Posted by: Elmer Brabante | October 1, 2009

Neypes vs. Court of Appeals


DOMINGO NEYPES, ET AL. vs. COURT OF APPEALS, ET AL.
G.R. No. 141524  (September 14, 2005)

FACTS:

Petitioners filed an action for annulment of judgment and titles of land and/or reconveyance and/or reversion with preliminary injunction before the RTC against the private respondents. Later, in an order, the trial court dismissed petitioners’ complaint on the ground that the action had already prescribed. Petitioners allegedly received a copy of the order of dismissal on March 3, 1998 and, on the 15th day thereafter or on March 18, 1998, filed a motion for reconsideration. On July 1, 1998, the trial court issued another order dismissing the motion for reconsideration which petitioners received on July 22, 1998. Five days later, on July 27, 1998, petitioners filed a notice of appeal and paid the appeal fees on August 3, 1998.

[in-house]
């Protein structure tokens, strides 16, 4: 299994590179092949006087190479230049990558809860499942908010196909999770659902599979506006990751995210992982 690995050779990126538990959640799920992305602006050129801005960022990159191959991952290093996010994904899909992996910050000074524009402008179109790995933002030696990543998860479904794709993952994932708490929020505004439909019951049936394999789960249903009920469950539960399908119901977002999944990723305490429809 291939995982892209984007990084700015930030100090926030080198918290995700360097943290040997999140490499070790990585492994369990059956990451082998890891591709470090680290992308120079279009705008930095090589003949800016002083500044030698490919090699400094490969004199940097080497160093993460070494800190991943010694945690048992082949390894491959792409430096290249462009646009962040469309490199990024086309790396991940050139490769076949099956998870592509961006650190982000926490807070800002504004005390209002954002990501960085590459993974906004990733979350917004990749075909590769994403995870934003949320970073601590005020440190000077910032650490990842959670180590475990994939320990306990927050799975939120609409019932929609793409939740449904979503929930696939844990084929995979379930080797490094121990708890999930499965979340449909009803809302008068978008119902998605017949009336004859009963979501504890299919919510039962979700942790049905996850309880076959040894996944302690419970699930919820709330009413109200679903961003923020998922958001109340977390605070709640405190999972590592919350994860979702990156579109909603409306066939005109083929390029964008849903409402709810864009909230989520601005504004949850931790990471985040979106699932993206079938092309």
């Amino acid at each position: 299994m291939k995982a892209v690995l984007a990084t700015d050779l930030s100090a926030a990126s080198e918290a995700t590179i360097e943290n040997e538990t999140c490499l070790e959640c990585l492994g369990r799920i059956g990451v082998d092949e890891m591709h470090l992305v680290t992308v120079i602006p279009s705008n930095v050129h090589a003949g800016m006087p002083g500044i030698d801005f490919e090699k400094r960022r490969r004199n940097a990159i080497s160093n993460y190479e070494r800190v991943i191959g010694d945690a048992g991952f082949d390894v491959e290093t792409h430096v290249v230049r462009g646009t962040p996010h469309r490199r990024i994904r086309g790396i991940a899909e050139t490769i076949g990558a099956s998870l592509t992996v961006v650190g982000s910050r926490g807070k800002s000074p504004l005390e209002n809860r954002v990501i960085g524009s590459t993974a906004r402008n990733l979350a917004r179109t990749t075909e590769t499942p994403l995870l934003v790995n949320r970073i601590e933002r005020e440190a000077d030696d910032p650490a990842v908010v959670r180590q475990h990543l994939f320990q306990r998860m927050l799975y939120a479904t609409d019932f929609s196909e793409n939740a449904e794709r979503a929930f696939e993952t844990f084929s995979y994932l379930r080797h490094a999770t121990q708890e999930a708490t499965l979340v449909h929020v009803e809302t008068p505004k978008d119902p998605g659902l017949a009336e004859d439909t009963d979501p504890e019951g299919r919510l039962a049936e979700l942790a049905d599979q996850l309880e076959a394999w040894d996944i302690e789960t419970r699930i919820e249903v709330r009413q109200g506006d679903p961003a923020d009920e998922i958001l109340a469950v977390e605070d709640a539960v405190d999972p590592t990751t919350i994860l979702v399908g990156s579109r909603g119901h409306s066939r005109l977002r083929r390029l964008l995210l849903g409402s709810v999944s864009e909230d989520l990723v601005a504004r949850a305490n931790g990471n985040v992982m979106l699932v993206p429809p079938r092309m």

On August 4, 1998, the court a quo denied the notice of appeal, holding that it was filed eight days late. This was received by petitioners on July 31, 1998. Petitioners filed a motion for reconsideration but this too was denied in an order dated September 3, 1998. Via a petition for certiorari and mandamus under Rule 65, petitioners assailed the dismissal of the notice of appeal before the CA. In the appellate court, petitioners claimed that they had seasonably filed their notice of appeal. They argued that the 15-day reglementary period to appeal started to run only on July 22, 1998 since this was the day they received the final order of the trial court denying their motion for reconsideration. When they filed their notice of appeal on July 27, 1998, only five days had elapsed and they were well within the reglementary period for appeal. On September 16, 1999, the CA dismissed the petition. It ruled that the 15-day period to appeal should have been reckoned from March 3, 1998 or the day they received the February 12, 1998 order dismissing their complaint. According to the appellate court, the order was the “final order” appealable under the Rules.